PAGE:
Now a new sculpture by world-renowned artist Tom McKendrick will make sure the workers who paid for the building of such vessels with their health will never be forgotten.
The Framebenders, to sit at the head of the old John Brown dock in Clydebank, will serve as an international memorial to all workers who have died from asbestos-related diseases with the families of victims chiefly paying for the art work.
Clydebank recently recorded the highest rate of mortality in Britain from the respiratory disease mesothelioma.
Mr McKendrick, who worked in the Clydebank shipyards during the 1960s before taking up a place at art school, will complete the 36ft-high sculpture for free in tribute to his many friends who have died from the disease.
The sculpture will speak to the work of the shipyard frame- benders who would shape white-hot steel into the shape of the hull, with the job considered to be one of the most gruelling in the trade, given the soaring temperatures and the massive hulks of steel being handled by hand.
Mr McKendrick said: "The whole idea behind the memorial is a simple one. You have all these graceful frames reaching towards heaven to create the hull of the ships.
"I have taken those frames and inverted them. They no longer go to heaven, but hell.
"It's evocative of danger. The asbestos was ever-present in the shipyards and it would be drifting backwards and forwards while these beautiful vessels were being built. There was always this danger lurking and it wouldn't show itself for 40, 50 or 60 years.
"The memorial is very stark, quite ugly and abrasive, but there is this peculiar beauty about it too."
Mr McKendrick, who continues to live and work in Clydebank, also likened the structure to a ribcage, the protective shield for the lungs
By 1885 there were at least 19 asbestos manufacturers and distributors in Glasgow and by 1960 there were 42 shipbuilding and ship-repairing establishments in Scotland, with 32 yards located on the River Clyde.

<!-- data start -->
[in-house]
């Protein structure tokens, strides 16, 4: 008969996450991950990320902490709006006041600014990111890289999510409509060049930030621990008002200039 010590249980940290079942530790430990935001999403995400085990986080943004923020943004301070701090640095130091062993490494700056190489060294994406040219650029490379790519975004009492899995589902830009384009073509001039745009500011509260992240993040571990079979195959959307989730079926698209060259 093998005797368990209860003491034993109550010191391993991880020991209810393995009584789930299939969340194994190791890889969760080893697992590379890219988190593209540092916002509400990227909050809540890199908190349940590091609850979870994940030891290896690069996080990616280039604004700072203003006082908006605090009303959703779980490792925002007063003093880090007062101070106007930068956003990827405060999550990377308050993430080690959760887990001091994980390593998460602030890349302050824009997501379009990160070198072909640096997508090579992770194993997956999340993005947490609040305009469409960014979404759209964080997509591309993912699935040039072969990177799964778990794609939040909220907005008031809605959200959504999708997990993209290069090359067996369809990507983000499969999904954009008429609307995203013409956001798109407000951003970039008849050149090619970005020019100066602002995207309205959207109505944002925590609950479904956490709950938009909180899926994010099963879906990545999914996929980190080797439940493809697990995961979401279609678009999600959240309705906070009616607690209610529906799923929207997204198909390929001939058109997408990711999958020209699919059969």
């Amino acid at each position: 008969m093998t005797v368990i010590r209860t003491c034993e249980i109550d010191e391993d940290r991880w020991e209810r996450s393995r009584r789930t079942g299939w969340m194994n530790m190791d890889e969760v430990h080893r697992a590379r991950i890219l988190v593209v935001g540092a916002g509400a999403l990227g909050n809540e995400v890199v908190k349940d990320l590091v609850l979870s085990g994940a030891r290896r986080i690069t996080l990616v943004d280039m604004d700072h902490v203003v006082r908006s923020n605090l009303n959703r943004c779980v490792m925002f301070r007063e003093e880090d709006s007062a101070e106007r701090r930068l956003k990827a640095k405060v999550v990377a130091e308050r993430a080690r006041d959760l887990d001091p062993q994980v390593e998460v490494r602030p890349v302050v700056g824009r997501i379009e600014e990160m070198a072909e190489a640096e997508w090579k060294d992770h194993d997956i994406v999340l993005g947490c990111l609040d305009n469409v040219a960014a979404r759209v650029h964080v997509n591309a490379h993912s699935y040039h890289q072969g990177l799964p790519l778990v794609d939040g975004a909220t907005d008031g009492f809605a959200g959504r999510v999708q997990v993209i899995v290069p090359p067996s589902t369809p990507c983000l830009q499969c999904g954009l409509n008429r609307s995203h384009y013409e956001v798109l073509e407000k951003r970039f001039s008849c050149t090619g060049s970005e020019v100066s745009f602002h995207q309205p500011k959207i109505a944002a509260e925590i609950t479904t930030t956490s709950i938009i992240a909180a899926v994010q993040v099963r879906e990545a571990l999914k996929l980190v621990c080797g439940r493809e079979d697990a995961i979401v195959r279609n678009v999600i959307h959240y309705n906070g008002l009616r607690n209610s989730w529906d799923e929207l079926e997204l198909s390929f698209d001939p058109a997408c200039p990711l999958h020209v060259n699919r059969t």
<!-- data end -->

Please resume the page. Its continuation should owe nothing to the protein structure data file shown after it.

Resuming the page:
Those supporting the memorial will have their name inscribed on the sculpture's foundations with hopes that The Framebenders will be in place sometime later this year, depending on planning permission.
He said: "It will be like a memorial where people will be able to see the names of their fathers and their grandfathers. It's a monument to sacrifice, but it's not all doom and gloom. It is also monument to achievement, to those who worked without regard to the hostile conditions to actually build these iconic objects with pride and dignity.
"The people who worked on the shipyards were fiercely proud, they worked hard without regard to the hostile conditions, the management."
The Framebender will be located on the tip of the John Brown yard, the most prestigious point from which to have watched the ships – including the QE2 – setting out down river. He said: "The bottom line is, where do you go to contemplate what shipbuilding on the Clyde was?
"You could go to a transport museum and view a model in a glass case, but they don't tell you anything about the cold steel or the brutality of the working conditions, or the history of the people who built them, the union conflicts or the decay. Working in a shipyard you known you would never walk on the decks in the lap of luxury. You built it and you waved it farewell."
The Framebenders was commissioned by Clydebank Asbestos Group.
Bob Dickie, chairman of Clydebank Asbestos Group, said: "My own personal view is that this is a very important memorial. Worldwide, around 4000 people a year die from illnesses linked to asbestos fibres. I sincerely hope that the sculpture will be in place in the very near future."